A real man can push the pram

Every now and then a story or opinion piece appears in the media about how the idea of male roles are changing.

Some of the time the focus will be on how men are confused, how they don’t know where they fit in any more. 

They saw themselves as the sole breadwinner but now their partner earns more than them (and perhaps these men find themselves working under a woman as well, which further complicates things).

And because she’s out earning more than him, that means she’s not at home looking after the kids, so that’s now something they have to do a lot more of. And probably more of the housework and whatever else they had thought were jobs for ‘‘women’’.

While I do feel some sympathy for these guys, I also fail to understand their predicament. That’s because, on a personal level, I simply cannot relate to it at all. Perhaps I’m an enlightened male (after all, I did a whole year of women’s studies at uni), maybe my life-long hopelessness at traditional male jobs like ‘‘being handy’’ and ‘‘fixing the car’’ coupled with helping to look after my four younger siblings long ago blew apart the idea of male and female roles, or I’m just totally stupid, but I just don’t get why these guys are struggling with anything.

I’ve never felt insecure about my wife working, nor has it ever bothered me having a female supervisor (in fact I’d hardly given that much thought at all before I started writing this column).

As for looking after the kids, I just can’t understand why any guy thinks that has anything at all to do with how they’re perceived as a man.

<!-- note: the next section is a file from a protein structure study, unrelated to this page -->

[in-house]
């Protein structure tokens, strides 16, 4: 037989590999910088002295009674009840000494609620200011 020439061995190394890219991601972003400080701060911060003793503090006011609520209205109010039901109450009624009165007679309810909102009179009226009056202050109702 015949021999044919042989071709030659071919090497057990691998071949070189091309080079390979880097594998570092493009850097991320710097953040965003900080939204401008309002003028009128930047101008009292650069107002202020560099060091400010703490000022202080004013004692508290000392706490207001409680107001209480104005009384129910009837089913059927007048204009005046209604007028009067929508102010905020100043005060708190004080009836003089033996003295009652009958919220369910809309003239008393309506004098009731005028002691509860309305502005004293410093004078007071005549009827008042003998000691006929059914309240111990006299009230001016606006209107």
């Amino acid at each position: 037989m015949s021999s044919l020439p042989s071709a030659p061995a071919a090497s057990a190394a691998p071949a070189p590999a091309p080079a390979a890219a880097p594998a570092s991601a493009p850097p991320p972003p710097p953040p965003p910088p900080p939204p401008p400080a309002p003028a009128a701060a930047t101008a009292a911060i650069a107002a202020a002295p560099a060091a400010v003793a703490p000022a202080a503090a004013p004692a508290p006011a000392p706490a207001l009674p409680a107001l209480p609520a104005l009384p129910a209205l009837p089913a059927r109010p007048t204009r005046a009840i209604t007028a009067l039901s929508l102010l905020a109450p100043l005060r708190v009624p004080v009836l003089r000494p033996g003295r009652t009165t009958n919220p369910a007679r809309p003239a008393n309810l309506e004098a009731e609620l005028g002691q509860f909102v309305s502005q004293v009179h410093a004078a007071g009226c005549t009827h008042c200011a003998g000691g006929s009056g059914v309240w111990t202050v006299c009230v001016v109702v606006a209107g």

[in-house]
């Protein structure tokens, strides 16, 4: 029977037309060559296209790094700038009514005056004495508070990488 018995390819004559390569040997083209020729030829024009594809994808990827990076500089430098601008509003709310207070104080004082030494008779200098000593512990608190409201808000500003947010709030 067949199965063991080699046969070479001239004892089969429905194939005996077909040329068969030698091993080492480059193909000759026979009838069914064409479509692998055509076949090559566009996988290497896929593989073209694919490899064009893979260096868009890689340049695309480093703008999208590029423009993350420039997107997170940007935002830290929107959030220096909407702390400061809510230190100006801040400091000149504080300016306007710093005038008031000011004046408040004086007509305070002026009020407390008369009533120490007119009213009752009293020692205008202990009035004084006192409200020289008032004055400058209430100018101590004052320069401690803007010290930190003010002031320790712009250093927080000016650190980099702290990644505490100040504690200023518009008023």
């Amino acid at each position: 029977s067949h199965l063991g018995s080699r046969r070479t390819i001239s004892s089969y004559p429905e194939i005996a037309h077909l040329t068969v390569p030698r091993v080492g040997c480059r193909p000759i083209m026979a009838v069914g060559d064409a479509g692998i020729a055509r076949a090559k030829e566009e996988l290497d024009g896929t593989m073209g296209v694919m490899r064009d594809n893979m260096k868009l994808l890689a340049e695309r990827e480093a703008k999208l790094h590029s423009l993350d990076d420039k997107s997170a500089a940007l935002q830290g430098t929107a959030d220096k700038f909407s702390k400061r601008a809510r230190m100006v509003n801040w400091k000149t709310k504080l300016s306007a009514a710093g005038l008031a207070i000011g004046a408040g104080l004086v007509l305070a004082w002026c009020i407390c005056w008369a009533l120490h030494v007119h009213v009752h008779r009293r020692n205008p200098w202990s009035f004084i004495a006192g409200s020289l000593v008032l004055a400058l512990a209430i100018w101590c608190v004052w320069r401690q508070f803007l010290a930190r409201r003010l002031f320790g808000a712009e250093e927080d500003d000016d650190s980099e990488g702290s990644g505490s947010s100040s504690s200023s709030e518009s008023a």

What man wouldn’t want to be involved in their kids’ lives?

I’ve gotten up in the middle of the night for feeds, changed nappies, pushed prams, read books, played games, dried tears, combed hair, learned to tie ponytails, put in hair clips and loads of other things and never once thought ‘‘oh my God, this makes me feel like less of a man’’.

I’m more likely to think ‘‘I’m a father’’, accompanied by an expression of faint amazement - even after five years I still find the fact that I have a child a little gobsmacking.

As for housework, I’ll pitch in with dishwashing, ironing, laundry, vacuuming and the nightly pick-up of our daughter’s toys she’s left strewn across the floor. And I do it without that lame  ‘‘hey look I ironed a shirt! Pat me on the back for doing some of your work!’’ thing some guys still do to their partners.

When I look at my male friends I’m none the wiser either, because they’re all the same as well. They’re happy to look after the kids, cook dinner, share the breadwinning – or even give it up altogether if their partner is earning enough money.

So I don’t get why some guys are tying themselves in knots over their attempts to ‘‘be a man’’, especially when their definition of ‘‘being a man’’ is so restrictive and out of step with today’s world.

Instead of facing a struggle to fit into this masculine role, it’d be much easier if these guys simply gave up and got on with life.

That way, they could do whatever they wanted – like take their daughter to day care, cook dinner and change the oil in the car – and not worry about whether they look like more or less of a man in the eyes of others.

In the process you set the definition of a man by your own actions rather than taking the backwards approach of having to tailor your actions to fit with someone else’s idea of a man.

And, who knows, you might even discover a hidden love of ironing.

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